“The Artist of the American West creates an illusion in order to sustain it. Clark Hulings creates an illusion in order to subvert it.” —James D. Balestrieri
A mule train works its way up a steep canyon trail, deep in snow. In the depths of a Montana winter, powerful draft horses pull a wagon driven by a man in a cowboy hat; his cows graze beside them on a small patch of hay. A reconstruction of a 1900s scene in Santa Fe features a man in a pink shirt and a golf hat. Wait…what? That kind of curveball is pure Clark Hulings.
As you may know, we’ve been interested in the unexpected ways “The West” comes to life In Hulings’ work. In an oeuvre that is so strongly based in Europe, Northern Africa, and Central America, why did the Western Art world become so fascinated with him, and how did Hulings navigate his own vision within it? Bending conventions to leave colonial nostalgia by the wayside, introducing us to human beings fully engaged in their own lives, creating immersive landscapes—those were all part of it, but it’s not the whole story.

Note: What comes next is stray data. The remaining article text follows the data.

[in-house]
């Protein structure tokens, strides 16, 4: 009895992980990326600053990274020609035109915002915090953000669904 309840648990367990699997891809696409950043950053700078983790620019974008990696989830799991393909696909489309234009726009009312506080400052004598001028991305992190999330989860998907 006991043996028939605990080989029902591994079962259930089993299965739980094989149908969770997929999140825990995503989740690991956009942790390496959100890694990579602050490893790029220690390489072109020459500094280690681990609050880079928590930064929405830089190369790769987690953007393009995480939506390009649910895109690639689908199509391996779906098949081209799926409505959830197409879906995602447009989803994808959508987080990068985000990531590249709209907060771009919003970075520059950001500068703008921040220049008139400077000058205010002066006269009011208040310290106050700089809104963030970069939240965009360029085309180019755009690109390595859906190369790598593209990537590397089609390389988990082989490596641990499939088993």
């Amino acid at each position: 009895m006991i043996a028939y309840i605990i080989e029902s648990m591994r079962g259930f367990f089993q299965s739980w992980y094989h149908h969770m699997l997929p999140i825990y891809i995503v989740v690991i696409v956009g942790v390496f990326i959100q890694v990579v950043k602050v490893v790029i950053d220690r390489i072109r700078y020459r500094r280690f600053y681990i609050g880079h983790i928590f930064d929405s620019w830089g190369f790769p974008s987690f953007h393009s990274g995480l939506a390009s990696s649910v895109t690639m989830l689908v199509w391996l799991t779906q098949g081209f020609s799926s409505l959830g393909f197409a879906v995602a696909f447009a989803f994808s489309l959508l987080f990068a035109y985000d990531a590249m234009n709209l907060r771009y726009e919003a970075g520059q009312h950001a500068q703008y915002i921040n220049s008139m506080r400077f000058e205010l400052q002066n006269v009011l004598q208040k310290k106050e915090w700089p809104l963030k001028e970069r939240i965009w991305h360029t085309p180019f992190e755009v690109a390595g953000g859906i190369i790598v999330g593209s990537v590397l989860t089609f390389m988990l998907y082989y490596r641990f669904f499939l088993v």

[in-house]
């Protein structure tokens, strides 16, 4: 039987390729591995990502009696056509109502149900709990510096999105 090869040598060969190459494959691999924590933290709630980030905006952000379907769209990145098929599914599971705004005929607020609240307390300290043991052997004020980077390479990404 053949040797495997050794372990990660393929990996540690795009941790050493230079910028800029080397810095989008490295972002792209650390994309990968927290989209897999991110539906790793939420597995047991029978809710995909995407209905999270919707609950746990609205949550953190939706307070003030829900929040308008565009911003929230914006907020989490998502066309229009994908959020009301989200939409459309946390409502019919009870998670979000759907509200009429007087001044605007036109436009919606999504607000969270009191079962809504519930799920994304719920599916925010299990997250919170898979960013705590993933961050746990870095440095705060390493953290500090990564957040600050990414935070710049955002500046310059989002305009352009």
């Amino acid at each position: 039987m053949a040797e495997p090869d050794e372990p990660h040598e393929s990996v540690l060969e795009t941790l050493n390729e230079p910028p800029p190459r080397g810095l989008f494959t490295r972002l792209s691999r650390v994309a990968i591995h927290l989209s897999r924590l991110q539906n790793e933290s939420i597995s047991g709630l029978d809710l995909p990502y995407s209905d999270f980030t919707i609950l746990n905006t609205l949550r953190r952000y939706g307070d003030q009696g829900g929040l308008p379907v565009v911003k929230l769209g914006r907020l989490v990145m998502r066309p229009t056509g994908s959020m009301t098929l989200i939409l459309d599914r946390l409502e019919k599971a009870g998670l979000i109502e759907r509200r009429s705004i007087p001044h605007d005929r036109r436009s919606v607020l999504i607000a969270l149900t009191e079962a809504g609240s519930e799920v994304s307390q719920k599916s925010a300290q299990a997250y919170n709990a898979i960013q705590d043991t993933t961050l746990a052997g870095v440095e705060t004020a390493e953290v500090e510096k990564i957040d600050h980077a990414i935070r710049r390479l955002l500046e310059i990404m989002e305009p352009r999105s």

James D. Balestrieri, author of the upcoming book Clark Hulings: The Work of Art and the Dignity of Work takes us inside the “Western” part of Hulings’ career, revealing a few surprises along the way. This is the second excerpt of the book featured in a major publication this year! Read “Illusions and Subversions: Hulings and the American West” in Western Art Collector.
This major publishing project is growing every day, with new chapters completed and a visual layout in progress, a buzz in the art industry, and an incredible response to these “sneak peek” articles in prominent periodicals. The book is a key piece of the Hulings centennial legacy celebration that starts at the end of 2022. Find out how you can support it today.